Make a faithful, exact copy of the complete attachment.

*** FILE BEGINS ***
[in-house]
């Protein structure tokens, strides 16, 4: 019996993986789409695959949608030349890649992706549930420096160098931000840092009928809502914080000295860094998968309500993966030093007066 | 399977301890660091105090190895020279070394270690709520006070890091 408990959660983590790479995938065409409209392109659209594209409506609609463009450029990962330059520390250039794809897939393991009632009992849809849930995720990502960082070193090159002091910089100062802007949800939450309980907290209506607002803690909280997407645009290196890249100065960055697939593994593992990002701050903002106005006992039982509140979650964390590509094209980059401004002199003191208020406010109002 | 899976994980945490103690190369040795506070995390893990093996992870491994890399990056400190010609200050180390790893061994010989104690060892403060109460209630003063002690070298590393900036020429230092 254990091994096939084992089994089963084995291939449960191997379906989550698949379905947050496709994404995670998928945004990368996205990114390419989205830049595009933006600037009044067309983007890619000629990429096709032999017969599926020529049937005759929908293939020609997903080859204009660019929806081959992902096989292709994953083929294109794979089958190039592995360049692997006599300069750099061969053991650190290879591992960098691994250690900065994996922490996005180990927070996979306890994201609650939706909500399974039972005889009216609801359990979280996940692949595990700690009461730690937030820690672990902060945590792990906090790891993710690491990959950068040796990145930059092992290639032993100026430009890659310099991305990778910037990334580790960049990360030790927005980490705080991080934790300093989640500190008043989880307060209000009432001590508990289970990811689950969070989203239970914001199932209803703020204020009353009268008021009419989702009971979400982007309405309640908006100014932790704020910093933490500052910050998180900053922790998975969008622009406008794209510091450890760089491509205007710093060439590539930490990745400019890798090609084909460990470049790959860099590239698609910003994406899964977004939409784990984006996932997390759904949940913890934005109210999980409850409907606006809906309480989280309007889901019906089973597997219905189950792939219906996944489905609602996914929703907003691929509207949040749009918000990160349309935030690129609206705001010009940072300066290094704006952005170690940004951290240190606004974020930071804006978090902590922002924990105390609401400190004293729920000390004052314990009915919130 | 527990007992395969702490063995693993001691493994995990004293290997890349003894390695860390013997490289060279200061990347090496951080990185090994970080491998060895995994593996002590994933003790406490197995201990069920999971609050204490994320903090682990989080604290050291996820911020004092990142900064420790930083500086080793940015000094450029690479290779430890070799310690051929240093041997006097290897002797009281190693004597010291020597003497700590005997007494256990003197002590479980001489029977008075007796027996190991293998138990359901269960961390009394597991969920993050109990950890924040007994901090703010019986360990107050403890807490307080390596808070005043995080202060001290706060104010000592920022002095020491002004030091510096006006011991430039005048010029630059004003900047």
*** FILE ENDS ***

[in-house]
């Protein structure tokens, strides 16, 4: 019996993986789409695959949608030349890649992706549930420096160098931000840092009928809502914080000295860094998968309500993966030093007066 | 399977301890660091105090190895020279070394270690709520006070890091 408990959660983590790479995938065409409209392109659209594209409506609609463009450029990962330059520390250039794809897939393991009632009992849809849930995720990502960082070193090159002091910089100062802007949800939450309980907290209506607002803690909280997407645009290196890249100065960055697939593994593992990002701050903002106005006992039982509140979650964390590509094209980059401004002199003191208020406010109002 | 899976994980945490103690190369040795506070995390893990093996992870491994890399990056400190010609200050180390790893061994010989104690060892403060109460209630003063002690070298590393900036020429230092 254990091994096939084992089994089963084995291939449960191997379906989550698949379905947050496709994404995670998928945004990368996205990114390419989205830049595009933006600037009044067309983007890619000629990429096709032999017969599926020529049937005759929908293939020609997903080859204009660019929806081959992902096989292709994953083929294109794979089958190039592995360049692997006599300069750099061969053991650190290879591992960098691994250690900065994996922490996005180990927070996979306890994201609650939706909500399974039972005889009216609801359990979280996940692949595990700690009461730690937030820690672990902060945590792990906090790891993710690491990959950068040796990145930059092992290639032993100026430009890659310099991305990778910037990334580790960049990360030790927005980490705080991080934790300093989640500190008043989880307060209000009432001590508990289970990811689950969070989203239970914001199932209803703020204020009353009268008021009419989702009971979400982007309405309640908006100014932790704020910093933490500052910050998180900053922790998975969008622009406008794209510091450890760089491509205007710093060439590539930490990745400019890798090609084909460990470049790959860099590239698609910003994406899964977004939409784990984006996932997390759904949940913890934005109210999980409850409907606006809906309480989280309007889901019906089973597997219905189950792939219906996944489905609602996914929703907003691929509207949040749009918000990160349309935030690129609206705001010009940072300066290094704006952005170690940004951290240190606004974020930071804006978090902590922002924990105390609401400190004293729920000390004052314990009915919130 | 527990007992395969702490063995693993001691493994995990004293290997890349003894390695860390013997490289060279200061990347090496951080990185090994970080491998060895995994593996002590994933003790406490197995201990069920999971609050204490994320903090682990989080604290050291996820911020004092990142900064420790930083500086080793940015000094450029690479290779430890070799310690051929240093041997006097290897002797009281190693004597010291020597003497700590005997007494256990003197002590479980001489029977008075007796027996190991293998138990359901269960961390009394597991969920993050109990950890924040007994901090703010019986360990107050403890807490307080390596808070005043995080202060001290706060104010000592920022002095020491002004030091510096006006011991430039005048010029630059004003900047």